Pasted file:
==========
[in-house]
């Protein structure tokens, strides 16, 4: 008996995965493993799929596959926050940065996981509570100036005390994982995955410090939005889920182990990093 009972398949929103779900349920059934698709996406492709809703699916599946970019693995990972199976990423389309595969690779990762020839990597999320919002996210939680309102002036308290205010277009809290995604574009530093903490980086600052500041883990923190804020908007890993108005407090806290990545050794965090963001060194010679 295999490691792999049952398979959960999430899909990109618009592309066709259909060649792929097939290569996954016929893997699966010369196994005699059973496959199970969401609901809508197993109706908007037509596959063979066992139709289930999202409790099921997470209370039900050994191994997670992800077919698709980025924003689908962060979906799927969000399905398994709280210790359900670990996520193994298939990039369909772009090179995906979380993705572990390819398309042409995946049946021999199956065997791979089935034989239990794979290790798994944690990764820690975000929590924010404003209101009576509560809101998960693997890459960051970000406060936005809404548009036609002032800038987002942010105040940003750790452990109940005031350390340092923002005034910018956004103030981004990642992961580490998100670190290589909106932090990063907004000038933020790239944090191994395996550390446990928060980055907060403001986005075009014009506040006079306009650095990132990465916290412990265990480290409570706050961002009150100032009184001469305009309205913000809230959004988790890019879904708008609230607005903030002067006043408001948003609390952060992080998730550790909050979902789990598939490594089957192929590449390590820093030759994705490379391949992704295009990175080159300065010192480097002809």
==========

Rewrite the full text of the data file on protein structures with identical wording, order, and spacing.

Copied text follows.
[in-house]
């Protein structure tokens, strides 16, 4: 008996995965493993799929596959926050940065996981509570100036005390994982995955410090939005889920182990990093 009972398949929103779900349920059934698709996406492709809703699916599946970019693995990972199976990423389309595969690779990762020839990597999320919002996210939680309102002036308290205010277009809290995604574009530093903490980086600052500041883990923190804020908007890993108005407090806290990545050794965090963001060194010679 295999490691792999049952398979959960999430899909990109618009592309066709259909060649792929097939290569996954016929893997699966010369196994005699059973496959199970969401609901809508197993109706908007037509596959063979066992139709289930999202409790099921997470209370039900050994191994997670992800077919698709980025924003689908962060979906799927969000399905398994709280210790359900670990996520193994298939990039369909772009090179995906979380993705572990390819398309042409995946049946021999199956065997791979089935034989239990794979290790798994944690990764820690975000929590924010404003209101009576509560809101998960693997890459960051970000406060936005809404548009036609002032800038987002942010105040940003750790452990109940005031350390340092923002005034910018956004103030981004990642992961580490998100670190290589909106932090990063907004000038933020790239944090191994395996550390446990928060980055907060403001986005075009014009506040006079306009650095990132990465916290412990265990480290409570706050961002009150100032009184001469305009309205913000809230959004988790890019879904708008609230607005903030002067006043408001948003609390952060992080998730550790909050979902789990598939490594089957192929590449390590820093030759994705490379391949992704295009990175080159300065010192480097002809």